Julius, orphaned as a baby, loves Christmas with all his heart, no matter who says otherwise. But even the sternest faith in Santa can be tested – and when Julius is told Saint Nick isn’t real, he must embark on an adventure to rediscover his Christmas spirit and save the holiday from darkness.
Christmas movies stand in a field of their own when it comes to reviews. Few would claim that family favourites like Home Alone or Elf are Oscar-worthy – but fewer still who love the sub-genre would have anything bad to say about them. There is a deliberate cheesiness that comes with films made for the season, unoriginality we are willing to accept in the name of hearing our favourite carols and feeling the warm fuzzy glow of the holidays. Alongside the fact that Christmas movies are generally made to appeal to young and old alike, you need a different mindset to enjoy Yuletide viewing.
With this in mind, I have the pleasure of reviewing TriCoast Studios’ Finding Santa. A re-release of the original Danish and Swedish co-production (titled Den magiske juleæske) with English audio dubbing brings this quaint tale to a new audience. The Scandinavian influence is obvious – the animated scenes are like something directly from our childhood dreams of a white Christmas, and the film is filled with Scandinavian references and imagery such as Krampus and Julestjerner (Christmas stars). This gives Finding Santa a European authenticity reminiscent of a classic Christmas story book and gets you in the spirit of the season right away.
The animation is often truly beautiful. The opening scene of the sun shining through an icicle on a still Christmas Eve day is every bit as eye-catching as a big-budget Disney film, and stills throughout the film perfectly capture winter’s beauty. Along those lines, the old-fashioned animation gives the characters a Tim Burton-esque feel. While this means they don’t look as realistic as what we see in a Hollywood animated film, and seem clunky, for some that’s part of the old-worldy appeal.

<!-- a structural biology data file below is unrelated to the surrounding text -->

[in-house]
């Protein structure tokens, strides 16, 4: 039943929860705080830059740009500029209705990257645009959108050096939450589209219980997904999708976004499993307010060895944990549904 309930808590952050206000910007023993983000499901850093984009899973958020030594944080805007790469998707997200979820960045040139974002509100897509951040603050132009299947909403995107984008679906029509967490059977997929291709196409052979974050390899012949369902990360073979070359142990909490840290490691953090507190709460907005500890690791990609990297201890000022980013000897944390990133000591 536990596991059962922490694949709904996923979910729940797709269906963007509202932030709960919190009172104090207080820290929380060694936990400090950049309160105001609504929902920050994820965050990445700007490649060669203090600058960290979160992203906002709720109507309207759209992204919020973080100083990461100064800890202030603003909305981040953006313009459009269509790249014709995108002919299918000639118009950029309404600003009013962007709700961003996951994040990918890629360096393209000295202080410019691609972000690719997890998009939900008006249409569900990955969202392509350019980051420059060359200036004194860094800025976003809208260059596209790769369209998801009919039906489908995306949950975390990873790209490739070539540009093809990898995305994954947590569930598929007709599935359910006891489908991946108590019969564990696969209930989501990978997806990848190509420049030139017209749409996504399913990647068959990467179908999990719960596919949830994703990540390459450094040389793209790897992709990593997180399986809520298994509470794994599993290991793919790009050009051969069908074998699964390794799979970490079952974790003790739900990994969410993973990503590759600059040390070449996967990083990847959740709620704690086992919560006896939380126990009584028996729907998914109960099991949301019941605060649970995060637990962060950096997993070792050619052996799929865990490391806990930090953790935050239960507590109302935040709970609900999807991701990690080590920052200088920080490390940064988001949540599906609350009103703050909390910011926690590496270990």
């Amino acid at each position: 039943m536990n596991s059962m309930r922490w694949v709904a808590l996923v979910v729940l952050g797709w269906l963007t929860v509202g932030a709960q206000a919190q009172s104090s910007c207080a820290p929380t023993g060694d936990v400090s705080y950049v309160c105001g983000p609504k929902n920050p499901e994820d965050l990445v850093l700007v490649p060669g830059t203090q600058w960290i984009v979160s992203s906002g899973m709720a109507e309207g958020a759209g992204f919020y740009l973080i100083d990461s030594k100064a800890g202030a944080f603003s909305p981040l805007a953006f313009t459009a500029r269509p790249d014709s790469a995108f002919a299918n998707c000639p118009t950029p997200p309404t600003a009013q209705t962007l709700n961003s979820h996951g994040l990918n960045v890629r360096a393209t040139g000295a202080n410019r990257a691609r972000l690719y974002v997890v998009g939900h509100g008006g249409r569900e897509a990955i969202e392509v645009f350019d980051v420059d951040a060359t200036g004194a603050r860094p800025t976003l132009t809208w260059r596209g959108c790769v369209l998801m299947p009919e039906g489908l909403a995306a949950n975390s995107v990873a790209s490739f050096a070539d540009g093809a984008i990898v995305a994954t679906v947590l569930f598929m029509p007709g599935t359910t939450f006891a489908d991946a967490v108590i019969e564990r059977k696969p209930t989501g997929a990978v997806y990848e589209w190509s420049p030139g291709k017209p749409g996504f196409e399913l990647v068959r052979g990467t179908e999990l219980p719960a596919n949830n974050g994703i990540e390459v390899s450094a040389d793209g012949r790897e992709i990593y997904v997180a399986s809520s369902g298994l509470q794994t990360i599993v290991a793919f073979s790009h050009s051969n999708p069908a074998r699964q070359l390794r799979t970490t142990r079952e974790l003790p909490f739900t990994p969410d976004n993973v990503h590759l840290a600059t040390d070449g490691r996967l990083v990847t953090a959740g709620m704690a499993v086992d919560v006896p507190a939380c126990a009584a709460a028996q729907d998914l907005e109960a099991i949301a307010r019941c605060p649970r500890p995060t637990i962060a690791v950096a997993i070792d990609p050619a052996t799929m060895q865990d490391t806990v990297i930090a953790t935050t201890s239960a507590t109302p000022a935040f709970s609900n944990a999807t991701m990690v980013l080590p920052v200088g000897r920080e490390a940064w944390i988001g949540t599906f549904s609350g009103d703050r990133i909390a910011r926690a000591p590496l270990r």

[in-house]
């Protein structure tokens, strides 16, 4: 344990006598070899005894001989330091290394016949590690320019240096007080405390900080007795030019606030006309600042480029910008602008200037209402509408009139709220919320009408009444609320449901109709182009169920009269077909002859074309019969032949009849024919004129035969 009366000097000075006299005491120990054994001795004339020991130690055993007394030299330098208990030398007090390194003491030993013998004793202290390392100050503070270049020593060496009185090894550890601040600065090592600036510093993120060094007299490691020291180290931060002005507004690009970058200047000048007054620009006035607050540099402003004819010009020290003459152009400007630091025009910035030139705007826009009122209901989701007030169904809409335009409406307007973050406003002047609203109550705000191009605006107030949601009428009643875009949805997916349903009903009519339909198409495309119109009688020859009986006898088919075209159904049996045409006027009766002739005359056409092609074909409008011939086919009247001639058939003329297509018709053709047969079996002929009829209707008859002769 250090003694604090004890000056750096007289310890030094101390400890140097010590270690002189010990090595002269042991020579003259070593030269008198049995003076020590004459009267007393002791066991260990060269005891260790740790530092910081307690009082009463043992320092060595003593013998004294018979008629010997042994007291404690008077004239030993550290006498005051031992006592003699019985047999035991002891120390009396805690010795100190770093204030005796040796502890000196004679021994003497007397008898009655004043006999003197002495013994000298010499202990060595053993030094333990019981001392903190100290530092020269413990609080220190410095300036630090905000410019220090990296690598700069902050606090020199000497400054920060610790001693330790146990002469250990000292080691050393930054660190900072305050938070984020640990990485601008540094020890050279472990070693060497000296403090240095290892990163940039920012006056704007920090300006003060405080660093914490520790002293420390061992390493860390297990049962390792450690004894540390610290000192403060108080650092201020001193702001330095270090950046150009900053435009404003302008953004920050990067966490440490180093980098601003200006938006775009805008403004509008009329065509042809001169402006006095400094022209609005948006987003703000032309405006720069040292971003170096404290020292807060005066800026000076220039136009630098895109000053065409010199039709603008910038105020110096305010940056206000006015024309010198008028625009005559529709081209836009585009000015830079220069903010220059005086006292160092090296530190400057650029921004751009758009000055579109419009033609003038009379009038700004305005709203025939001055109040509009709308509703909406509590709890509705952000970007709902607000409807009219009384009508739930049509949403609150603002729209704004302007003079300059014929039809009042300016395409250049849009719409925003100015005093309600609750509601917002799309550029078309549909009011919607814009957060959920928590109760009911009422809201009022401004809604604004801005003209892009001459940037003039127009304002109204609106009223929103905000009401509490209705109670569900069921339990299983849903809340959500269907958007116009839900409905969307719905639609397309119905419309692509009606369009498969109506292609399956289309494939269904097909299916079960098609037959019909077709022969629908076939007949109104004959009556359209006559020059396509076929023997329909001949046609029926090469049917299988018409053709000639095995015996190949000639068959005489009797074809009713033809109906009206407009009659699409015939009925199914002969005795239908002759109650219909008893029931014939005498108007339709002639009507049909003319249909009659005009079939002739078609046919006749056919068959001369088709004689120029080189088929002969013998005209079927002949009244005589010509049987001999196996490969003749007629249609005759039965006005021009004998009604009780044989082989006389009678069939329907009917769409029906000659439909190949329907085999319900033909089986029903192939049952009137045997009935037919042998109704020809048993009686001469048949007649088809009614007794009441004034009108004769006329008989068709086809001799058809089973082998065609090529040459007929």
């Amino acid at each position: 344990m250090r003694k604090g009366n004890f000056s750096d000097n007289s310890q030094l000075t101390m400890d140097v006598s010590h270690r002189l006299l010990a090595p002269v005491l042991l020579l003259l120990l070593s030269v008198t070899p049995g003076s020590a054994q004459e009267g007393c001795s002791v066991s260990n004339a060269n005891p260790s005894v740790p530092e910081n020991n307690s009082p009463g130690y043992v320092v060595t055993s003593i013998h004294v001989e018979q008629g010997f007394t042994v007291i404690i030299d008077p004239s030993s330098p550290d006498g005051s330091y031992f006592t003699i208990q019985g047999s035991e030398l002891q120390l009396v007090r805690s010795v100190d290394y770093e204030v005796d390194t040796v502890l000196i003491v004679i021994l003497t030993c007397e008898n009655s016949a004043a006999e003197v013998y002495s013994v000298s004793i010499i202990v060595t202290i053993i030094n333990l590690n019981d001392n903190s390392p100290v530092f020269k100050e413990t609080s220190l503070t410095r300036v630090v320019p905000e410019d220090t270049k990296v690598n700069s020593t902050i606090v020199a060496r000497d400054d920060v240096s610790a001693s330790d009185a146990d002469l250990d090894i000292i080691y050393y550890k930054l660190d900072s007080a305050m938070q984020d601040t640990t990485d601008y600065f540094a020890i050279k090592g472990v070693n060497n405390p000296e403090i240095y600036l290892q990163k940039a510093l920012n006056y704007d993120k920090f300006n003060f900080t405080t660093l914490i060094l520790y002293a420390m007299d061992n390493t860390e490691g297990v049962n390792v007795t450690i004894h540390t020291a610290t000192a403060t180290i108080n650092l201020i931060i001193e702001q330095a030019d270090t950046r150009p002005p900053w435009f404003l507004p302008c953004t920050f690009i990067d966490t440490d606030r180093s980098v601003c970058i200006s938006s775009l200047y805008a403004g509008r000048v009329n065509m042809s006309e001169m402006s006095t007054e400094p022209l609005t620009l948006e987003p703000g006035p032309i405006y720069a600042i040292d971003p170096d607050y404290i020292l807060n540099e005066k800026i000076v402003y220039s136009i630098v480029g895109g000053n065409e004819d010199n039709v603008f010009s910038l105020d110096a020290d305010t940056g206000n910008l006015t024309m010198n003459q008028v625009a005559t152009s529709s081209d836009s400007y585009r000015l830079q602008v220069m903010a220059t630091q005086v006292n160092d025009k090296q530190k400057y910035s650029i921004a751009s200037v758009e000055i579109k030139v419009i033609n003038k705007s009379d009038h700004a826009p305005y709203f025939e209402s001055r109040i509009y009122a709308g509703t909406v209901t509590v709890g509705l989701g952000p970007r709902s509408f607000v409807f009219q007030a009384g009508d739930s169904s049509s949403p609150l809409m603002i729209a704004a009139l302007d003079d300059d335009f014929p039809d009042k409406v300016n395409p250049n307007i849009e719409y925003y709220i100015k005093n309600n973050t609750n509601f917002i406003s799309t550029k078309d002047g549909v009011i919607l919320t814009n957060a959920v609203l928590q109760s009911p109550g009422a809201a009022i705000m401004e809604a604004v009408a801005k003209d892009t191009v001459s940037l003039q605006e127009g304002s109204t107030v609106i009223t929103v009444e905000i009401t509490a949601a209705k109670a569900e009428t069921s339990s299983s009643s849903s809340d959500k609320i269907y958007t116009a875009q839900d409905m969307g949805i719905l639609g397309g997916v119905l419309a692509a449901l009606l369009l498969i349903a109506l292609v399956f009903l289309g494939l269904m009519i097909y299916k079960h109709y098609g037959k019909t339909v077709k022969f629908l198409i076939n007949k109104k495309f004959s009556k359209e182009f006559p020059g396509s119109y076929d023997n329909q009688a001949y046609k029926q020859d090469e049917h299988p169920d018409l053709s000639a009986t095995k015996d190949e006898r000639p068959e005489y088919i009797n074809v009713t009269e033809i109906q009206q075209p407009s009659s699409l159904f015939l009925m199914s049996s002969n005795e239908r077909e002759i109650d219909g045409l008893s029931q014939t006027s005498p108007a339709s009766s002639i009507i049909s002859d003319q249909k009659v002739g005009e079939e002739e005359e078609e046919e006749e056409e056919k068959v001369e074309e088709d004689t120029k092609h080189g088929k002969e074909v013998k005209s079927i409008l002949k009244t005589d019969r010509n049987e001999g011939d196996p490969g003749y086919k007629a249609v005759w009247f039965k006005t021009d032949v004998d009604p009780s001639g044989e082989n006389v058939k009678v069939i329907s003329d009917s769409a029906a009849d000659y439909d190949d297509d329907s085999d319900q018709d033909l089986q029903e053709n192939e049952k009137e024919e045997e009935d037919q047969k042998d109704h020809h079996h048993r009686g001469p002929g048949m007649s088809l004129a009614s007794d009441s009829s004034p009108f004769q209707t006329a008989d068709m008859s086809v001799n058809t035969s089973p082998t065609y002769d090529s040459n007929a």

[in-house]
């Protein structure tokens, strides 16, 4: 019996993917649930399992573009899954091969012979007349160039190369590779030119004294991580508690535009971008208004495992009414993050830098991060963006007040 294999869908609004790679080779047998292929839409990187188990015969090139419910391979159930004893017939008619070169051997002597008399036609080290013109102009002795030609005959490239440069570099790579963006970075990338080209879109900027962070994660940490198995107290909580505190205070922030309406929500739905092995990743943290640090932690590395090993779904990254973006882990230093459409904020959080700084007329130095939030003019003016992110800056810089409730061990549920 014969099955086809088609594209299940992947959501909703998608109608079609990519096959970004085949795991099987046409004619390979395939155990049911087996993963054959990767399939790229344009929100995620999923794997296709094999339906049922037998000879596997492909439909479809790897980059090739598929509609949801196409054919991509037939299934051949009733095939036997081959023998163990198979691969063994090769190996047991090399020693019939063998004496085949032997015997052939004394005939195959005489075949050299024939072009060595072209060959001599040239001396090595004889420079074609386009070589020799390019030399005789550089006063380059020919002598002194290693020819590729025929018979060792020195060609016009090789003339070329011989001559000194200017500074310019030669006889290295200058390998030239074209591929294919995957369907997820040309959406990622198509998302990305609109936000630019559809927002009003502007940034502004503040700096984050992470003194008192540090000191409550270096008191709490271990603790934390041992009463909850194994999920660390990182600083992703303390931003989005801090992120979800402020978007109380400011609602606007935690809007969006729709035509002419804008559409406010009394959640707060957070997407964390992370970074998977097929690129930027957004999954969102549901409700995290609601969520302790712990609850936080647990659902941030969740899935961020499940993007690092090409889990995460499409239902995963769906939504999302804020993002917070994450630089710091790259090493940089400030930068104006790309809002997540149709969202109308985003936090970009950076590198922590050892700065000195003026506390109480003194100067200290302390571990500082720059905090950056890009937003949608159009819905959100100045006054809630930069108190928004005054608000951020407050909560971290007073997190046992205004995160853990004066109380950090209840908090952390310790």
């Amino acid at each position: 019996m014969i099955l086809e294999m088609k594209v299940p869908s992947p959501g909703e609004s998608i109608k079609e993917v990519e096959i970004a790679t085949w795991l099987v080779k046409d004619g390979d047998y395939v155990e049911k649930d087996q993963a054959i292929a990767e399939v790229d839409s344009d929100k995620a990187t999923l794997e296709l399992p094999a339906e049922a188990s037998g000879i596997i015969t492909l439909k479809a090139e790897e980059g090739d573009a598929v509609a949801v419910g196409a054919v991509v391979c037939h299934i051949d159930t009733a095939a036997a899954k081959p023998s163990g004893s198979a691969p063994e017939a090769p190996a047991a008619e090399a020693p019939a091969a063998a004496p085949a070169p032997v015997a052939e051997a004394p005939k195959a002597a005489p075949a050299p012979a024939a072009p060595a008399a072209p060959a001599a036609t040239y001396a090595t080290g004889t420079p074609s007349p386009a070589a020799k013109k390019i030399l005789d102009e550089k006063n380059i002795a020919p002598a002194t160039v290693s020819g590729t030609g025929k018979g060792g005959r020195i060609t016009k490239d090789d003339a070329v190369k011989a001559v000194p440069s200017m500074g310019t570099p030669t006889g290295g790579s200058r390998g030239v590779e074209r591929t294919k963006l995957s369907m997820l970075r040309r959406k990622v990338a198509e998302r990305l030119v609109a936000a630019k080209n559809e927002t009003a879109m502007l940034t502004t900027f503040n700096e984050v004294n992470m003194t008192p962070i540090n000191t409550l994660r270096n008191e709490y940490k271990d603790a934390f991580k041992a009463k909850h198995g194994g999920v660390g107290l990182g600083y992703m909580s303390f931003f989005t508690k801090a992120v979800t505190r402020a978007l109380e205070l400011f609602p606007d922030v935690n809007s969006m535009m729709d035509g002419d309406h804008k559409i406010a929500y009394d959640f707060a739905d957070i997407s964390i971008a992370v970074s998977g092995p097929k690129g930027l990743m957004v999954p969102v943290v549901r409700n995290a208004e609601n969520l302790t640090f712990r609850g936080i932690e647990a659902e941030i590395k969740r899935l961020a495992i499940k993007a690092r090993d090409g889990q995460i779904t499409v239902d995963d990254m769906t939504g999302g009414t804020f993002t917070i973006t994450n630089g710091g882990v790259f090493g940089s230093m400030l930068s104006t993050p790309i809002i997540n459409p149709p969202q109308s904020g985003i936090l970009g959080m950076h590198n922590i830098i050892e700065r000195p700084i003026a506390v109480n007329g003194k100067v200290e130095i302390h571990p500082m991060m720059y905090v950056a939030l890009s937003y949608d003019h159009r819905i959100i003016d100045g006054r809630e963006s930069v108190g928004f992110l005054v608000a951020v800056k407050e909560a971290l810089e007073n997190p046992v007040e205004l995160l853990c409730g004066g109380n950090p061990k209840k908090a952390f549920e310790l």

While Finding Santa looks pretty, unfortunately the story doesn’t come across as well. Perhaps there was much lost in translation, perhaps it’s just the general cheesiness of Christmas movies, but the dialogue was pretty banal. Much of the film’s set pieces also seemed very copy-and-paste, often far too simple and predictable for adults to enjoy. While children will no doubt enjoy the quaint story and likeable characters, there isn’t much memorable here.
Julius, our protagonist, is cute – but his motives and characteristics are a little confused, which make him less likeable. His quest takes him to face Krampus, Santa’s former partner gone rogue, in a battle to keep Christmas alive. Krampus is loud and silly; an ideal villain for young children, but one that may cause adults to lose interest. The other supporting characters are similarly one-dimensional.
Overall Finding Santa is a real visual treat and will appeal to children, but it doesn’t have enough depth or intrigue to hold adults’ attention for the full 80 minutes.
I would like to thank TriCoast Studios for the opportunity to view this special film!
Finding Santa is available on a range of digital streaming platforms, including Amazon Prime Video. Click the image below if you are in the Christmas spirit!